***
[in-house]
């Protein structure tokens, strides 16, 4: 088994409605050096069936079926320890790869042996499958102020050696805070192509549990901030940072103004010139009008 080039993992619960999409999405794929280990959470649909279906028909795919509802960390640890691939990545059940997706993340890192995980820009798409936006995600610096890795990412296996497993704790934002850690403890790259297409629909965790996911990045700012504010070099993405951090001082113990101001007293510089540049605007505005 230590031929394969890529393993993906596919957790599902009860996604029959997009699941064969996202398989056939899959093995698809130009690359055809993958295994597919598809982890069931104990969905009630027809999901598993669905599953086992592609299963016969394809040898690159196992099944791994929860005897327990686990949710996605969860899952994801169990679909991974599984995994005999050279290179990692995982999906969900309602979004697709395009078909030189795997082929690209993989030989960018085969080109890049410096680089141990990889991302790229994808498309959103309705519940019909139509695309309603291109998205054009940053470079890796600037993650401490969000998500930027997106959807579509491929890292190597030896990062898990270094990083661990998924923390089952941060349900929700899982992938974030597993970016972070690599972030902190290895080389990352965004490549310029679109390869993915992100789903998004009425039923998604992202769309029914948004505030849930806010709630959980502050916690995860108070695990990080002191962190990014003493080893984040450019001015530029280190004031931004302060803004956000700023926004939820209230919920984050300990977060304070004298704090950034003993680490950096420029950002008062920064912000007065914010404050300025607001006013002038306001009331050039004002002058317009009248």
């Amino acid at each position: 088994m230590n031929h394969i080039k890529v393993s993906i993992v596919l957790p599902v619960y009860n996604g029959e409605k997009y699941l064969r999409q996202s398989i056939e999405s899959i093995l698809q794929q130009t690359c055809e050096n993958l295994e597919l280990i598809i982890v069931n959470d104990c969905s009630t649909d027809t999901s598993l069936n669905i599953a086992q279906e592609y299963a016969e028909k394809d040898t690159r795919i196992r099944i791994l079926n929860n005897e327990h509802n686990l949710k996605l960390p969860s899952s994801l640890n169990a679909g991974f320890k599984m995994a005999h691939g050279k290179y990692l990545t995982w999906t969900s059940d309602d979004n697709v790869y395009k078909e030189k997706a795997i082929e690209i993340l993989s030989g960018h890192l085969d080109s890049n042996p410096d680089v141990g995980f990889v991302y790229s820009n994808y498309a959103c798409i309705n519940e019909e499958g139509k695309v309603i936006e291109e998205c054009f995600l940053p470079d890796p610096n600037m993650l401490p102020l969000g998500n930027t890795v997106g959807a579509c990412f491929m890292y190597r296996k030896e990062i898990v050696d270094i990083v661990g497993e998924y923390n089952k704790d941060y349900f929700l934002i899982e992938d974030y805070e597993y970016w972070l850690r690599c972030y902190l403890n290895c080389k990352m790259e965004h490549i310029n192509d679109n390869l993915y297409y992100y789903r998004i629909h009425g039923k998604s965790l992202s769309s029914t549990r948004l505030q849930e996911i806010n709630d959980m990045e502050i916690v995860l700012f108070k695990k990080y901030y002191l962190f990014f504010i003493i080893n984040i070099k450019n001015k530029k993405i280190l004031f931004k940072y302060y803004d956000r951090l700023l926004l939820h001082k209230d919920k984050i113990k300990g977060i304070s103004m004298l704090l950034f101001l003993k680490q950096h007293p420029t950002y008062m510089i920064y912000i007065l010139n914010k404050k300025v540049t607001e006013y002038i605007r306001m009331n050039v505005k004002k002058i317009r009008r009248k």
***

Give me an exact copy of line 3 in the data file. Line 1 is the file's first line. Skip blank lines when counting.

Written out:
């Amino acid at each position: 088994m230590n031929h394969i080039k890529v393993s993906i993992v596919l957790p599902v619960y009860n996604g029959e409605k997009y699941l064969r999409q996202s398989i056939e999405s899959i093995l698809q794929q130009t690359c055809e050096n993958l295994e597919l280990i598809i982890v069931n959470d104990c969905s009630t649909d027809t999901s598993l069936n669905i599953a086992q279906e592609y299963a016969e028909k394809d040898t690159r795919i196992r099944i791994l079926n929860n005897e327990h509802n686990l949710k996605l960390p969860s899952s994801l640890n169990a679909g991974f320890k599984m995994a005999h691939g050279k290179y990692l990545t995982w999906t969900s059940d309602d979004n697709v790869y395009k078909e030189k997706a795997i082929e690209i993340l993989s030989g960018h890192l085969d080109s890049n042996p410096d680089v141990g995980f990889v991302y790229s820009n994808y498309a959103c798409i309705n519940e019909e499958g139509k695309v309603i936006e291109e998205c054009f995600l940053p470079d890796p610096n600037m993650l401490p102020l969000g998500n930027t890795v997106g959807a579509c990412f491929m890292y190597r296996k030896e990062i898990v050696d270094i990083v661990g497993e998924y923390n089952k704790d941060y349900f929700l934002i899982e992938d974030y805070e597993y970016w972070l850690r690599c972030y902190l403890n290895c080389k990352m790259e965004h490549i310029n192509d679109n390869l993915y297409y992100y789903r998004i629909h009425g039923k998604s965790l992202s769309s029914t549990r948004l505030q849930e996911i806010n709630d959980m990045e502050i916690v995860l700012f108070k695990k990080y901030y002191l962190f990014f504010i003493i080893n984040i070099k450019n001015k530029k993405i280190l004031f931004k940072y302060y803004d956000r951090l700023l926004l939820h001082k209230d919920k984050i113990k300990g977060i304070s103004m004298l704090l950034f101001l003993k680490q950096h007293p420029t950002y008062m510089i920064y912000i007065l010139n914010k404050k300025v540049t607001e006013y002038i605007r306001m009331n050039v505005k004002k002058i317009r009008r009248k």